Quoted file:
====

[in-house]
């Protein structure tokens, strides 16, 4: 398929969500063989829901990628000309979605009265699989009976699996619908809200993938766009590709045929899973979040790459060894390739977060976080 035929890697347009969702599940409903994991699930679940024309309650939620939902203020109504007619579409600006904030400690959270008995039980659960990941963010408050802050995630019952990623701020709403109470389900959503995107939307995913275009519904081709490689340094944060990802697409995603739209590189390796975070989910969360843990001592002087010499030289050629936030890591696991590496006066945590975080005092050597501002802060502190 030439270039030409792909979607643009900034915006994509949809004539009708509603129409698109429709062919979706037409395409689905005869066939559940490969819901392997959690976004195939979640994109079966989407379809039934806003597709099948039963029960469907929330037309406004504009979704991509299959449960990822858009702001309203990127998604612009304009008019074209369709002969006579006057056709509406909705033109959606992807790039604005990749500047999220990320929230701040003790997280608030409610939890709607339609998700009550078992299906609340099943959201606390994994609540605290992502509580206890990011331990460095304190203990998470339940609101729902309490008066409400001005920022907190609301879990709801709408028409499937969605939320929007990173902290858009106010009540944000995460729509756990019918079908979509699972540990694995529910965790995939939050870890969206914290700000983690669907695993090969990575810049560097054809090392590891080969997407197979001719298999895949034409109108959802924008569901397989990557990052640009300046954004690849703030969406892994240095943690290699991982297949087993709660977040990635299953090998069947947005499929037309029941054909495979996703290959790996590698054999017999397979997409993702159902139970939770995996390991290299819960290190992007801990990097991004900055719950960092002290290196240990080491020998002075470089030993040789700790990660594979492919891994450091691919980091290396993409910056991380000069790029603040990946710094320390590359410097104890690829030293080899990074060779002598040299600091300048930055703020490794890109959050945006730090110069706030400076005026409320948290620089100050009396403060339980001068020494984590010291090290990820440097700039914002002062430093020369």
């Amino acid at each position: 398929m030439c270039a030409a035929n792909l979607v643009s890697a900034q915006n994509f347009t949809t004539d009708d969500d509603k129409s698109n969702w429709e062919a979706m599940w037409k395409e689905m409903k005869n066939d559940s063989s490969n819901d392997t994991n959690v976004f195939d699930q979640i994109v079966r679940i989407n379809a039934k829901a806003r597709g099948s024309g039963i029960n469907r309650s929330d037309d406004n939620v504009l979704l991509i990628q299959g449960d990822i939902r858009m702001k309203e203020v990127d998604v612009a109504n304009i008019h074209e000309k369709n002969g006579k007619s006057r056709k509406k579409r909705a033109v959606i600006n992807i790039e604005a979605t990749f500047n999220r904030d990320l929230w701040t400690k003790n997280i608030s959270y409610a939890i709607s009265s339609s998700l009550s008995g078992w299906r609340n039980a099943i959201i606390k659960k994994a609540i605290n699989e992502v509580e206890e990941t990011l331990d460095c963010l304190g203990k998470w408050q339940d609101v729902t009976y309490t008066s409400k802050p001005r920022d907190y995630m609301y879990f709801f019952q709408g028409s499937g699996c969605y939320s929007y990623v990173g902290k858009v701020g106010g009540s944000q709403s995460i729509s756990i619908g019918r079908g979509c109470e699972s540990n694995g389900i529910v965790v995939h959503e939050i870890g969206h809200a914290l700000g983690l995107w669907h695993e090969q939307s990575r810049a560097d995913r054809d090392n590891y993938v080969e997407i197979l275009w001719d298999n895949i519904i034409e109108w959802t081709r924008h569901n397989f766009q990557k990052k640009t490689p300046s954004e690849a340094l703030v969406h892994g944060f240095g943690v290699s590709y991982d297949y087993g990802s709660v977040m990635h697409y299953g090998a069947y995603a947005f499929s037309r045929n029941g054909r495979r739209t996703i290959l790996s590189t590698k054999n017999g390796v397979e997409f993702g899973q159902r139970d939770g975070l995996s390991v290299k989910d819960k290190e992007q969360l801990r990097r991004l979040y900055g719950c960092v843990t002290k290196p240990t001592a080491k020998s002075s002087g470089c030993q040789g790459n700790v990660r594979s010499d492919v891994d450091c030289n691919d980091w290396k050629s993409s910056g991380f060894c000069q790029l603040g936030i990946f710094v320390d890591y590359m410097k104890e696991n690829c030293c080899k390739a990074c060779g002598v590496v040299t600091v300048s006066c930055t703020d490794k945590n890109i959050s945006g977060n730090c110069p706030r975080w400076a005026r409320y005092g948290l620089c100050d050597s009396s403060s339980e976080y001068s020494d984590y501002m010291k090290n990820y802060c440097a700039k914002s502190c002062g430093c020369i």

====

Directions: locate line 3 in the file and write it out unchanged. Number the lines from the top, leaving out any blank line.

């Amino acid at each position: 398929m030439c270039a030409a035929n792909l979607v643009s890697a900034q915006n994509f347009t949809t004539d009708d969500d509603k129409s698109n969702w429709e062919a979706m599940w037409k395409e689905m409903k005869n066939d559940s063989s490969n819901d392997t994991n959690v976004f195939d699930q979640i994109v079966r679940i989407n379809a039934k829901a806003r597709g099948s024309g039963i029960n469907r309650s929330d037309d406004n939620v504009l979704l991509i990628q299959g449960d990822i939902r858009m702001k309203e203020v990127d998604v612009a109504n304009i008019h074209e000309k369709n002969g006579k007619s006057r056709k509406k579409r909705a033109v959606i600006n992807i790039e604005a979605t990749f500047n999220r904030d990320l929230w701040t400690k003790n997280i608030s959270y409610a939890i709607s009265s339609s998700l009550s008995g078992w299906r609340n039980a099943i959201i606390k659960k994994a609540i605290n699989e992502v509580e206890e990941t990011l331990d460095c963010l304190g203990k998470w408050q339940d609101v729902t009976y309490t008066s409400k802050p001005r920022d907190y995630m609301y879990f709801f019952q709408g028409s499937g699996c969605y939320s929007y990623v990173g902290k858009v701020g106010g009540s944000q709403s995460i729509s756990i619908g019918r079908g979509c109470e699972s540990n694995g389900i529910v965790v995939h959503e939050i870890g969206h809200a914290l700000g983690l995107w669907h695993e090969q939307s990575r810049a560097d995913r054809d090392n590891y993938v080969e997407i197979l275009w001719d298999n895949i519904i034409e109108w959802t081709r924008h569901n397989f766009q990557k990052k640009t490689p300046s954004e690849a340094l703030v969406h892994g944060f240095g943690v290699s590709y991982d297949y087993g990802s709660v977040m990635h697409y299953g090998a069947y995603a947005f499929s037309r045929n029941g054909r495979r739209t996703i290959l790996s590189t590698k054999n017999g390796v397979e997409f993702g899973q159902r139970d939770g975070l995996s390991v290299k989910d819960k290190e992007q969360l801990r990097r991004l979040y900055g719950c960092v843990t002290k290196p240990t001592a080491k020998s002075s002087g470089c030993q040789g790459n700790v990660r594979s010499d492919v891994d450091c030289n691919d980091w290396k050629s993409s910056g991380f060894c000069q790029l603040g936030i990946f710094v320390d890591y590359m410097k104890e696991n690829c030293c080899k390739a990074c060779g002598v590496v040299t600091v300048s006066c930055t703020d490794k945590n890109i959050s945006g977060n730090c110069p706030r975080w400076a005026r409320y005092g948290l620089c100050d050597s009396s403060s339980e976080y001068s020494d984590y501002m010291k090290n990820y802060c440097a700039k914002s502190c002062g430093c020369i």